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Getting new chicks to integrate into my existing flock???

post #1 of 4
Thread Starter 

I want to get more chickens but unsure the safest way to introduce them to my existing 6 chickens. I will be getting them from a tractor supply so they will be babies. i intended them to be in a brooder for about 2 or so months till they are old/ big enough. but unsure if that is what is necessary for them to be excepted into my flock. i have no rooster. so my thoughts would be maybe the existing birds would take care of them???? 

 

any advise would be appreciated.

Tawnie

post #2 of 4


Hi Tawnie,

 

Rather than go through the options, I have put a link below that should give you access to all the info you will need on the subject

 

http://www.backyardchickens.com/newsearch?search=integrating+new+chickens+into+a+flock

 

After reading, there's no harm in sharing your plan to just ensure that you are on the right track.

 

All the best

CT

Nairobi, Kenya
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Nairobi, Kenya
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post #3 of 4

There are many different ways to integrate chicks into the flock,

but the other chickens will not 'take care' of them, they will more likely want to kill them.'

They need to be introduced slowly and safely.

 

Here's some notes I've taken on integration that I found to be very helpful.......

......take what applies or might help and ignore the rest.

See if any of them, or the links provided at the bottom, might offer some tips that will assist you in your situation:

 

Integration of new chickens into flock.

 

Consider medical quarantine:

BYC Medical Quarantine Article

Poultry Biosecurity

BYC 'medical quarantine' search

 

It's about territory and resources(space/food/water). Existing birds will almost always attack new ones.

Understanding chicken behaviors is essential to integrating new birds into your flock.

 

Confine new birds within sight but physically segregated from older/existing birds for several weeks, so they can see and get used to each other but not physically interact. Integrating new birds of equal size works best.

 

The more space, the better. Birds will peck to establish dominance, the pecked bird needs space to get away. As long as there's no blood drawn and/or new bird is not trapped/pinned down, let them work it out. Every time you interfere or remove new birds, they'll have to start the pecking order thing all over again.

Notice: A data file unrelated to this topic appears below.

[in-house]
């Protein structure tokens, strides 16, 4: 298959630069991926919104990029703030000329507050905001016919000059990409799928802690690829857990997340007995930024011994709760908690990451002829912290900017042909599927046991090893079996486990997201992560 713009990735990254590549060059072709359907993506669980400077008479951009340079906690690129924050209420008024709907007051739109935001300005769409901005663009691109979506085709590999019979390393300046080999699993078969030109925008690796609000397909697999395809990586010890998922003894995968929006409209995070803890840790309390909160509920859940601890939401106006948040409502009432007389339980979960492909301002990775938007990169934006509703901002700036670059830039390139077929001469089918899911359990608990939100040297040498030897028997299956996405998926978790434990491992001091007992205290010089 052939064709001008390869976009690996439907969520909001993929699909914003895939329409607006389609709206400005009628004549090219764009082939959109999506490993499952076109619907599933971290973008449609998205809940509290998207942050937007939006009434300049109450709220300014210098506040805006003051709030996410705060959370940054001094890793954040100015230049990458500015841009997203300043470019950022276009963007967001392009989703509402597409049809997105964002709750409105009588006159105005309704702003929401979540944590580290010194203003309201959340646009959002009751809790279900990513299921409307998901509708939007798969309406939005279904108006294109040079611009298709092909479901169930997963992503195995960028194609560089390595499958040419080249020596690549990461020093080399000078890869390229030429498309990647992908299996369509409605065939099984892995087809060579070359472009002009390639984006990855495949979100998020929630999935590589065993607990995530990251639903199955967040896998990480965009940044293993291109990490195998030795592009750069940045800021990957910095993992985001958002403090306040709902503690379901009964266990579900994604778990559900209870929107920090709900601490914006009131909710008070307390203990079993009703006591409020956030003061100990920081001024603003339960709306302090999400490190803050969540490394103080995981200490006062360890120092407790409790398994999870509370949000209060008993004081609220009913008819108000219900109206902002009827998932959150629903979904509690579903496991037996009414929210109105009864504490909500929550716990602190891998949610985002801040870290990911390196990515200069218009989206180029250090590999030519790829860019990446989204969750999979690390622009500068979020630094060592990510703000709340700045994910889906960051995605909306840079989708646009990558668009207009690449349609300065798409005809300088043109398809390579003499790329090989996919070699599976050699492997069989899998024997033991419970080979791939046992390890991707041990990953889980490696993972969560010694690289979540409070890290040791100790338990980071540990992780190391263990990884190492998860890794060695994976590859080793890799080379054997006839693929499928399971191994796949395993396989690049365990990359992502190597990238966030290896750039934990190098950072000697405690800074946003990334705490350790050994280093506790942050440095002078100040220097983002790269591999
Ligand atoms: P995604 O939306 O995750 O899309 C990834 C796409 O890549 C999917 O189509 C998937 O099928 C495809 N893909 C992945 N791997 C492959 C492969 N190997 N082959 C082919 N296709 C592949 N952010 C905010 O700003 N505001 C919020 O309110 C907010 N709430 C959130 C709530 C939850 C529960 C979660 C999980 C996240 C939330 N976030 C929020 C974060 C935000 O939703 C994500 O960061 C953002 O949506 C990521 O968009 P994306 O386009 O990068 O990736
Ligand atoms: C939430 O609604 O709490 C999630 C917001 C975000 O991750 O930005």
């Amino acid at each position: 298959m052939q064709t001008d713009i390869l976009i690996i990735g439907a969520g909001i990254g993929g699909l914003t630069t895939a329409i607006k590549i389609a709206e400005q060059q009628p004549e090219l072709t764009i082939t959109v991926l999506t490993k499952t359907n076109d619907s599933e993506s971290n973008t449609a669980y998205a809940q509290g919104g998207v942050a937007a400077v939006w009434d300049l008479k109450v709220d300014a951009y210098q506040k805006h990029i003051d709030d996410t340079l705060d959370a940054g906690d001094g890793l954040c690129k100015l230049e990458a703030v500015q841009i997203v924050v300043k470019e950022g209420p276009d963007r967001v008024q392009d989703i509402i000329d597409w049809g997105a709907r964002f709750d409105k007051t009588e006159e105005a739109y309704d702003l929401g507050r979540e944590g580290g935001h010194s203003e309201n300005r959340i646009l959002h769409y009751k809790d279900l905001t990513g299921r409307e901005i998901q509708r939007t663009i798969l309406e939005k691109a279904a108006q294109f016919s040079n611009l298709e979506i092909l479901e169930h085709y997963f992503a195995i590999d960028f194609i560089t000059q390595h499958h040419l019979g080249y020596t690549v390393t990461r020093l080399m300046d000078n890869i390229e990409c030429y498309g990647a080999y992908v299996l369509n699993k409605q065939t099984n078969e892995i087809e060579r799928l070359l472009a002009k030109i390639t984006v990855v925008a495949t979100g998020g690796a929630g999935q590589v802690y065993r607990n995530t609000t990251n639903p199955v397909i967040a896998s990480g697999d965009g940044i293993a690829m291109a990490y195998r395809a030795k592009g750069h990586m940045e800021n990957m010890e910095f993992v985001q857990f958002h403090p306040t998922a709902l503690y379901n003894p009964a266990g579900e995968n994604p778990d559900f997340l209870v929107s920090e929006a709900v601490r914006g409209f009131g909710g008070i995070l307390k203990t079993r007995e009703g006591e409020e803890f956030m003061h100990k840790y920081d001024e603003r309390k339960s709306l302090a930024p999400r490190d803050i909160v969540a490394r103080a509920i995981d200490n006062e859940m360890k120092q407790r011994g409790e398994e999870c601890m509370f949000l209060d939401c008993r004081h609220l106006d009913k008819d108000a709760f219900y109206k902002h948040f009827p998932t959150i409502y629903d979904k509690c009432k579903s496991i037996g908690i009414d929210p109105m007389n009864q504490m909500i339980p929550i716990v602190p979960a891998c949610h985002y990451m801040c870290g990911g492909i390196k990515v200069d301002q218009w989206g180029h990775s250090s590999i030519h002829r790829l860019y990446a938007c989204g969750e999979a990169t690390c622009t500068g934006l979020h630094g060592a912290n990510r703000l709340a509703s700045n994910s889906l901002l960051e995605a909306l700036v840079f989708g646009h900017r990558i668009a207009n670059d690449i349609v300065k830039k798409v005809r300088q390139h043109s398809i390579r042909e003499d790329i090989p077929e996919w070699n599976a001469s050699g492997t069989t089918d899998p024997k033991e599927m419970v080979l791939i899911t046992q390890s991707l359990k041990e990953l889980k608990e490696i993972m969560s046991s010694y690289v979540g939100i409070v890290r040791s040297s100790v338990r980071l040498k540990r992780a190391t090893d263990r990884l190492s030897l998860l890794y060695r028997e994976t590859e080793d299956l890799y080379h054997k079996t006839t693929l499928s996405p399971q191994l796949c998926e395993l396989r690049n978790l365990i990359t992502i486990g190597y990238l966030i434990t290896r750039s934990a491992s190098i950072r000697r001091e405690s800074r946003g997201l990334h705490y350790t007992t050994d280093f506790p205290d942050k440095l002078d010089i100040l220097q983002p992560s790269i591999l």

Multiple feed/water stations. Dominance issues are most often carried out over sustenance, more stations lessens the frequency of that issue.

 

Places for the new birds to hide out of line of sight and/or up and away from any bully birds.

 

In adjacent runs, spread scratch grains along the dividing mesh, best of mesh is just big enough for birds to stick their head thru, so they get used to eating together.

 

Another option, if possible, is to put all birds in a new coop and run, this takes the territoriality issues away.

 

For smaller chicks I used a large wire dog crate right in the coop for the smallers. I removed the crate door and put up a piece of wire fencing over the opening and bent up one corner just enough for the smallers to fit thru but the biggers could not. Feed and water inside the crate for the smallers. Make sure the smallers know how to get in and out of the crate opening before exposing them to the olders. this worked out great for me, by the time the crate was too small for the them to roost in there(about 3 weeks), they had pretty much integrated themselves to the olders. If you have too many smallers to fit in a crate you can partition off part of the coop with a wire wall and make the same openings for smallers escape.

 

Best example ever of chick respite and doors by azygous 

http://www.backyardchickens.com/t/1069595/introducing-chicks-to-adults#post_16276224

 

Read up on integration.....  BYC advanced search>titles only>integration

This is good place to start reading:

http://www.backyardchickens.com/a/adding-to-your-flock

Great article on VENTILATION, one of THE MOST IMPORTANT aspects of coop design.

Fantastic treatise to help decide how much SPACE your chickens need.

 

Chicken math is not just 'addition'...but also should include Division, Multiplication and especially Subtraction!!!

 

Quoting centrarchid:

"Make every effort to understand your chicken's biology and the environment that supports it."

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Great article on VENTILATION, one of THE MOST IMPORTANT aspects of coop design.

Fantastic treatise to help decide how much SPACE your chickens need.

 

Chicken math is not just 'addition'...but also should include Division, Multiplication and especially Subtraction!!!

 

Quoting centrarchid:

"Make every effort to understand your chicken's biology and the environment that supports it."

Reply
post #4 of 4
I’ll copy something I wrote a couple of year ago. It doesn’t perfectly fit your situation but it may help you.

You’ll read a lot of different things on here about when you can integrate chicks. That’s because your facilities and management techniques play a huge part in what can work for you. We are all unique. The way I do it could be a disaster for others. Some people consider me way too safe. One basic rule to remember is that chickens usually solve disputes by the weaker running away from the stronger or avoiding the stronger to start with. That means they need enough room to run away if they are chased.